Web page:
Jose Mourinho likes to say his second season in charge is always better than his first. But he rarely mentions the third season, because the ‘Special One’ has never finished a third year in charge of a club.
The closest Mourinho came was at Chelsea, which ended when John Terry told Roman Abramovich it was time to cut the ‘Special One’ loose.
So this season will be a new challenge for the two-time European champion.
It hasn’t started well. For Real Madrid and Barcelona, league defeats may as well be considered losses. An actual loss as akin to a catastrophe.
A draw and a loss in Madrid’s opening two matches of the league season had the Catalan media suggesting a Bernabeu crisis was imminent.
Barcelona daily Sport stuck the boot in after the loss with Getafe with a front page picture of Luke Modric and the headline: '42 million to hide your shame'.
Considering how much stronger the two Spanish giants are than their La Liga opponents, five points is a significant buffer for Barca, but far from a decisive one.
The bigger issue for Mourinho is the dressing room.
Last season when Madrid was going through a very rare bad patch, certain conversations were leaked to the press.
The reports suggested the Merengues boss was furious with centre-back Sergio Ramos for ‘criticising’ his tactics in the Copa del Rey semi-final against Barcelona.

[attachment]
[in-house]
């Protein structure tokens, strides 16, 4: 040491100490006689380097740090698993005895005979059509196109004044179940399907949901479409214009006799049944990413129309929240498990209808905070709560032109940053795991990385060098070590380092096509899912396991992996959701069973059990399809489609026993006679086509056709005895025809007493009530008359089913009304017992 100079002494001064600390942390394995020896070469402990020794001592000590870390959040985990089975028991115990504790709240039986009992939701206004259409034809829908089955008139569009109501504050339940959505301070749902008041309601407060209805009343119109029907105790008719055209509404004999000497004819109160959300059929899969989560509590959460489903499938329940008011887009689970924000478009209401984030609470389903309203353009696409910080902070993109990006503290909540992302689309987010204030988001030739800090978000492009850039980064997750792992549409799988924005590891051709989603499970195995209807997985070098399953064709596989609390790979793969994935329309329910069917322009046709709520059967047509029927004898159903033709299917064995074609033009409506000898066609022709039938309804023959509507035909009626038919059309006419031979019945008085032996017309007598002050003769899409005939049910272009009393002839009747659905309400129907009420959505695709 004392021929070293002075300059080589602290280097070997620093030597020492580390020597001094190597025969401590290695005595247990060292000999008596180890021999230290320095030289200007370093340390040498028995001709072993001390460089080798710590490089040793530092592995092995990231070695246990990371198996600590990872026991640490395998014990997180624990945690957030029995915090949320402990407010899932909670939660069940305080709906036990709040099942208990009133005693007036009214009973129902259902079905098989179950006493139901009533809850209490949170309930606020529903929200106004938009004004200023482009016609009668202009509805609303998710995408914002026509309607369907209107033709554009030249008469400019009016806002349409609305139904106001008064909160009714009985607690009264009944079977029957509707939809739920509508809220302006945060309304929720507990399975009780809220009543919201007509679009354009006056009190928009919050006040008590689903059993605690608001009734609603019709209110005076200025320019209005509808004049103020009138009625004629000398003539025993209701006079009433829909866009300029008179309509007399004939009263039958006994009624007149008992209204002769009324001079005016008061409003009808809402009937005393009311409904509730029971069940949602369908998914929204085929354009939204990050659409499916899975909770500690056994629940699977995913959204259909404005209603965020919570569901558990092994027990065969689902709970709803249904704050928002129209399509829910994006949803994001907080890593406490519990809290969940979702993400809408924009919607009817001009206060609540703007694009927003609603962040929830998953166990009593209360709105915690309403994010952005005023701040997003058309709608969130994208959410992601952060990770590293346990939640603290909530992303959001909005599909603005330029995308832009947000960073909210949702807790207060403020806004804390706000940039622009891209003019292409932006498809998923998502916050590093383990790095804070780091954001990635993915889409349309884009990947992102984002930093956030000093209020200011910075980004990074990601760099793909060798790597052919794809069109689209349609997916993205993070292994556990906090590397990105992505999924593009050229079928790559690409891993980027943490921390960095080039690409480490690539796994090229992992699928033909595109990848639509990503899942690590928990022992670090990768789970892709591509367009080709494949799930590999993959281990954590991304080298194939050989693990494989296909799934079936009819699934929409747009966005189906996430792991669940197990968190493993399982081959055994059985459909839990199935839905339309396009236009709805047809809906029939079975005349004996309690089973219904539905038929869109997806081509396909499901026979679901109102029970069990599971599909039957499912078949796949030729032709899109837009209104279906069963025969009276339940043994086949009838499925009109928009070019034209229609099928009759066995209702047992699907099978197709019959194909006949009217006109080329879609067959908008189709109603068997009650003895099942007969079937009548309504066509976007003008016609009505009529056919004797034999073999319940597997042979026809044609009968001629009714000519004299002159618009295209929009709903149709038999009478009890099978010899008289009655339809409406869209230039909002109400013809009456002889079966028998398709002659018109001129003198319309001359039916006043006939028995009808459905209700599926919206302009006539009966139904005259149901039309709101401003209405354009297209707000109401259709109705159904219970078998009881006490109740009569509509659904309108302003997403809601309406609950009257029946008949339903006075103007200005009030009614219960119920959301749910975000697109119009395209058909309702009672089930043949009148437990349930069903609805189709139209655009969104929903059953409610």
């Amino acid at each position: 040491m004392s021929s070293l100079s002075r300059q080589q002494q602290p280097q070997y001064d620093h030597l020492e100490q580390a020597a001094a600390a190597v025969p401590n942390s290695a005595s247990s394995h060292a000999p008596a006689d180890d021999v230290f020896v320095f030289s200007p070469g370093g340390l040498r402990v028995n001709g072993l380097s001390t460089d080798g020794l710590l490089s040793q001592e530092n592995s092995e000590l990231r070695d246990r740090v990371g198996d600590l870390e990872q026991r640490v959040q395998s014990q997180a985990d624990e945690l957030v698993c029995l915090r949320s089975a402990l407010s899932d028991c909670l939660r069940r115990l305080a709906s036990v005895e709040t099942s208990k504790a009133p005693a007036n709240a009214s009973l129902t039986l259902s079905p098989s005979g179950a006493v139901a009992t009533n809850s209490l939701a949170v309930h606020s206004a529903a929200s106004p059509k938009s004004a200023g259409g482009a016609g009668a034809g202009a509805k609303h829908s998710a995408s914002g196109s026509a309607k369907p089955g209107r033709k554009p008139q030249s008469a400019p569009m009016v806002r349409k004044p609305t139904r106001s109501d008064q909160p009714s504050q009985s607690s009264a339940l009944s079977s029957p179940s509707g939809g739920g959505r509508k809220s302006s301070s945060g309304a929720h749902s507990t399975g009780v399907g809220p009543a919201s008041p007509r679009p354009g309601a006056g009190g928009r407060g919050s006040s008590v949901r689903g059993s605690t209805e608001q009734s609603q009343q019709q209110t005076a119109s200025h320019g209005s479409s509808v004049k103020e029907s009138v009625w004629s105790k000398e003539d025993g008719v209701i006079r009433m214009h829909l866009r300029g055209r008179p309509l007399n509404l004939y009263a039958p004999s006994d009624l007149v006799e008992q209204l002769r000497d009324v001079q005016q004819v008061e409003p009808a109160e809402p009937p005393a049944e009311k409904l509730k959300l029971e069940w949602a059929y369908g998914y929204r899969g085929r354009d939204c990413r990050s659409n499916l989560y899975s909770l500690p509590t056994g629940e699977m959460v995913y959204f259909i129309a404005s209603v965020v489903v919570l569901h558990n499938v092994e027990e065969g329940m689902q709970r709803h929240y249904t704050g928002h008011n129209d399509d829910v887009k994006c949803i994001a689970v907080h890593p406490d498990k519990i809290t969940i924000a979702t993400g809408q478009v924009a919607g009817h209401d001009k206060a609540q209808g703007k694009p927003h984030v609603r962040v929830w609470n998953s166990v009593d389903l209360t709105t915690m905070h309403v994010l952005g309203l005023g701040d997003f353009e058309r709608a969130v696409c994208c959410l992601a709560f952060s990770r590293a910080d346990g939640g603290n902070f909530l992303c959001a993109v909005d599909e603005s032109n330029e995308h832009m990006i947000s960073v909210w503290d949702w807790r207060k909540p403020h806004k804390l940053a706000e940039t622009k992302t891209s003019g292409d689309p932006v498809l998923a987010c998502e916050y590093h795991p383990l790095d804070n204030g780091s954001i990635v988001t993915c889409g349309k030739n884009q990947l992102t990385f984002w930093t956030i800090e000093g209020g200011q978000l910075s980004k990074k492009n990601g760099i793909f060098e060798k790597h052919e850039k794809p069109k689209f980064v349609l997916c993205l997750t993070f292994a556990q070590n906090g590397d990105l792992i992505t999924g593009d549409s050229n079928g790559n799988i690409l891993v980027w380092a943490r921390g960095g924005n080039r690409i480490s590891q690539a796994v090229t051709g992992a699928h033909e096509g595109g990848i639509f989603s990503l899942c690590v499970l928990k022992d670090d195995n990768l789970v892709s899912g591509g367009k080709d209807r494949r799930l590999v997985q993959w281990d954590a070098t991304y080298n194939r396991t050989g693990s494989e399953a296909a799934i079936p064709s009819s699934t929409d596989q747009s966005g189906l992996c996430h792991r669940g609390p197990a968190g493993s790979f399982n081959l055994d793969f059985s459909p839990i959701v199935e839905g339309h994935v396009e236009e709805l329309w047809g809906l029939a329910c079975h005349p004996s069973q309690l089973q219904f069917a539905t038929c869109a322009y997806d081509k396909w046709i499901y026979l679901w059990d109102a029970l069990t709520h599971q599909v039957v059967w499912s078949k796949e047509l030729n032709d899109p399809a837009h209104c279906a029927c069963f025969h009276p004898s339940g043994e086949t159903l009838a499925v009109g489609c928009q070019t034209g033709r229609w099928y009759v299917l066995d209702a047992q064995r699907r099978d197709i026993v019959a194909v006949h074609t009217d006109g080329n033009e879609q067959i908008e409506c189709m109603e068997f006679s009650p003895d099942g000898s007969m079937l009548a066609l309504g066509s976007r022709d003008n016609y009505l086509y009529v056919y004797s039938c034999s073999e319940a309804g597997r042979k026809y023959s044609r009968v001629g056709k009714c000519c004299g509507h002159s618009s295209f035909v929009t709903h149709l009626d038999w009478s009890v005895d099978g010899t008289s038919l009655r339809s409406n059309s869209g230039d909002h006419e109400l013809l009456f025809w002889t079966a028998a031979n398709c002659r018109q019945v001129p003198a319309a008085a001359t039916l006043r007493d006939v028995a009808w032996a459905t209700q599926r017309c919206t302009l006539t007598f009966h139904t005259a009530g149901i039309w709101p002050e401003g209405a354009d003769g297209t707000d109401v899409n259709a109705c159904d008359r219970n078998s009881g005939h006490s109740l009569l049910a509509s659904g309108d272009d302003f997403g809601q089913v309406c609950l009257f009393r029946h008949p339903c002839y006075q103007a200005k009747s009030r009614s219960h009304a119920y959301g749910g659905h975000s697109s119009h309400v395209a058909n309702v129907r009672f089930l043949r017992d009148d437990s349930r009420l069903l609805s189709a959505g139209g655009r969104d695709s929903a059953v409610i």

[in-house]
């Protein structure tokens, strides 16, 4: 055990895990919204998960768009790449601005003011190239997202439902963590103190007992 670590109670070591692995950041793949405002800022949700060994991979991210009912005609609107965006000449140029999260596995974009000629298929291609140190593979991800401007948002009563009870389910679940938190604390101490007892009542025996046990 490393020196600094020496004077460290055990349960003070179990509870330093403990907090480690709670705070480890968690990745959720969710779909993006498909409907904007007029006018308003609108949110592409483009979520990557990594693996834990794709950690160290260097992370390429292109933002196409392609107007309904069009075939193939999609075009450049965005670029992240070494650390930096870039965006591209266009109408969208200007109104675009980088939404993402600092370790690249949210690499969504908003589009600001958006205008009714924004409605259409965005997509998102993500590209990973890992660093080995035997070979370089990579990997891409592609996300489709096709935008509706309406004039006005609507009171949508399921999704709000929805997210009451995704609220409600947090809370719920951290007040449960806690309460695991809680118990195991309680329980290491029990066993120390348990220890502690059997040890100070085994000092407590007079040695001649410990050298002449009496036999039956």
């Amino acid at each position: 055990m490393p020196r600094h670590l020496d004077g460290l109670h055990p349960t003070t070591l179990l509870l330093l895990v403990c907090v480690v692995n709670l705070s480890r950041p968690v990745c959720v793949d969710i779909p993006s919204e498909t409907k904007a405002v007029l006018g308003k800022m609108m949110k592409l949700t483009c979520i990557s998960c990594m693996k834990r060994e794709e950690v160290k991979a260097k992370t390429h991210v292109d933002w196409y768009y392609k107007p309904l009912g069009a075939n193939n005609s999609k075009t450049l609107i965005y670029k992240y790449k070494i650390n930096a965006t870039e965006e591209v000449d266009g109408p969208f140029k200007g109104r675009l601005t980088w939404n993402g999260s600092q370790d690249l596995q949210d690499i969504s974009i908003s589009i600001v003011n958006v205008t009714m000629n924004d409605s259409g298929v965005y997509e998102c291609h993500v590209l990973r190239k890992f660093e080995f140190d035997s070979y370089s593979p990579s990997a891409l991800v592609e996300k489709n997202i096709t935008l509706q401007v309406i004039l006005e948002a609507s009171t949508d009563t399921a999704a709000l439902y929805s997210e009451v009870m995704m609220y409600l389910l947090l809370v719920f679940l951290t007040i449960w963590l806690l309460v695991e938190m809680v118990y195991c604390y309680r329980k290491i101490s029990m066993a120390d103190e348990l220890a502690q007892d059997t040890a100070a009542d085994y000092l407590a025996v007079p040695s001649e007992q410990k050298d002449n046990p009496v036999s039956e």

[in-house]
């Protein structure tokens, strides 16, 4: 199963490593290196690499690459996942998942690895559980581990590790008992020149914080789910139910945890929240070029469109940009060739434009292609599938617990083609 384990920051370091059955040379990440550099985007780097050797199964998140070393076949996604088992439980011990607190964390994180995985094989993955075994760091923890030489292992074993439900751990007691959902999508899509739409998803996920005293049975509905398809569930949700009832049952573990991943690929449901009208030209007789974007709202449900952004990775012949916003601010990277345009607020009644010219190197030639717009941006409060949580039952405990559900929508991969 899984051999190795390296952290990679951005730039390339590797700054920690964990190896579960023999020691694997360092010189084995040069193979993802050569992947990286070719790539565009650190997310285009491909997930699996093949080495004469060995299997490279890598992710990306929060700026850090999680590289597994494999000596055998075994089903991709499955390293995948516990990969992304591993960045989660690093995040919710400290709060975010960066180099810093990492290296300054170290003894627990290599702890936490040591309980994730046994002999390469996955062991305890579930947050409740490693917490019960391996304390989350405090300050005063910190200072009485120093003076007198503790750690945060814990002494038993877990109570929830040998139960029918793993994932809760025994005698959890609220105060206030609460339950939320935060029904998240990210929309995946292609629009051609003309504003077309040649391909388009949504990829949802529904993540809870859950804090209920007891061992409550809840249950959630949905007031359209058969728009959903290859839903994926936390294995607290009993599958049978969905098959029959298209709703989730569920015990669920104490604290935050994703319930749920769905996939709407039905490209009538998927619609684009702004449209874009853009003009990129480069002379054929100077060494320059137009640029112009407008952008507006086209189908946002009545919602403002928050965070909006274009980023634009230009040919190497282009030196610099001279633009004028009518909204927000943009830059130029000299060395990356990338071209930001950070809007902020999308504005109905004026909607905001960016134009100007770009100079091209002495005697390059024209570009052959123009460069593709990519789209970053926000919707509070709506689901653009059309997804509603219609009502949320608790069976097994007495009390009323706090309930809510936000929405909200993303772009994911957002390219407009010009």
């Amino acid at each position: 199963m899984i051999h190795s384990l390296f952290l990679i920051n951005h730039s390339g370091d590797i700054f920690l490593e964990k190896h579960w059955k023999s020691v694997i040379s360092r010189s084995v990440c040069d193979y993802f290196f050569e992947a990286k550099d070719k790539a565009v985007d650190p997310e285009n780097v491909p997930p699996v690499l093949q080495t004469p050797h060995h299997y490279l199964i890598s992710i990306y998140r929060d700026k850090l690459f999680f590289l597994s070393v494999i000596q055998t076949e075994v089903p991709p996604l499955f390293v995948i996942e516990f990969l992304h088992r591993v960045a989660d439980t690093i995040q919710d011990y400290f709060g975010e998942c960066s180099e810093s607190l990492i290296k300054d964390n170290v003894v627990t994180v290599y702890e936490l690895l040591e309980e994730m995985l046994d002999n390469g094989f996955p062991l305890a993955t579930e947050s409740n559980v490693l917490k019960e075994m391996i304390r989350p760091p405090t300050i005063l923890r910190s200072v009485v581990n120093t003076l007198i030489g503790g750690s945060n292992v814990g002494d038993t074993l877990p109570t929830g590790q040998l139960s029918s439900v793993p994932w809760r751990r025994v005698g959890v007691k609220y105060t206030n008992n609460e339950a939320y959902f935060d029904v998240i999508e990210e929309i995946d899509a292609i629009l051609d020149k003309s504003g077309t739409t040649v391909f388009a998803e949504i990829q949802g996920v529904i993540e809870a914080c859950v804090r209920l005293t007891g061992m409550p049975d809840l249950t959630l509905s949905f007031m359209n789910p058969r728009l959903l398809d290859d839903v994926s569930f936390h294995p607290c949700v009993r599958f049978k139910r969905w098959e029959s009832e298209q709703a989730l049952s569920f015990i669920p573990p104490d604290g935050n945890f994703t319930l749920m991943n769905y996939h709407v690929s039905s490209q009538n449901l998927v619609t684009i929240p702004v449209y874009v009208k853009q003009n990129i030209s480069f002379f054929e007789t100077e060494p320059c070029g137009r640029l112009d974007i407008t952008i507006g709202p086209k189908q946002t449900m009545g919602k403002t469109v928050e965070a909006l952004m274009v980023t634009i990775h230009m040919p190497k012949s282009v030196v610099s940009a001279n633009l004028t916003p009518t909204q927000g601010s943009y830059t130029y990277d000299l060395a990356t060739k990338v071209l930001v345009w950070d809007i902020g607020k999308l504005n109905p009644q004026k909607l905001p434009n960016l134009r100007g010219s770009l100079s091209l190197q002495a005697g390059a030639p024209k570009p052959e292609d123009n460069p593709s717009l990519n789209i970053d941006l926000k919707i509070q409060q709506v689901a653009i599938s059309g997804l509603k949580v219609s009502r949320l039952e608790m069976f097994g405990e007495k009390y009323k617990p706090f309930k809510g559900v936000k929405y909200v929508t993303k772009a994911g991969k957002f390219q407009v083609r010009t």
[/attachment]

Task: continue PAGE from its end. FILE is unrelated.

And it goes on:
Mourinho reportedly confronted Ramos at training telling the defender that “he killed him” in the mixed zone.
The Portuguese coach also blamed Ramos for allowing Carles Puyol to score from a corner. Ramos fired back: “they were blocking but you wouldn’t understand because you never played”.
It was soon after that reports began to surface of Mourinho moving away from the Berneabeu in the European summer.
Some Spanish pundits suggested that Iker Casillas and Ramos weren’t happy with their coach’s tactics and that he was favouring the Portuguese speakers over the Spanish ones.
In the end the issue was put to bed on Mourinho’s birthday when Casillas and Ramos presented him with a cake in front of the assembled cameras.
Casillas and Ramos put their concerns to the side as Madrid pushed for the title.
As many professional footballers will confirm, when the team is winning the dressing room becomes a tranquil place.
But the festering issues that bubbled to the surface for a short time last campaign have the potential to explode if Madrid don’t start performing on the pitch this season.
After the Getafe loss Mourinho appeared to be more upset with his players' attitude than the result. For once he dismissed a refereeing mistake, instead moaning about conceding another from a set piece.
To his credit, the Madrid boss shouldered some of the blame when he spoke to the players at training.
Casillas also admitted the side hadn’t been as focussed as it should have and had perhaps “taken it too easy” in pre-season.
There was some evidence the side had turned the corner with a far more aggressive and focussed performance in the Supercopa victory over Barcelona.
But motivating a Madrid side to play its arch-rival should never be an issue.
The true test will be in the coming weeks when Madrid travels to Sevilla and Rayo Vallecano.
More dropped points there could jeopardise Mourinho’s bid to finish a third season for the first time in his career.
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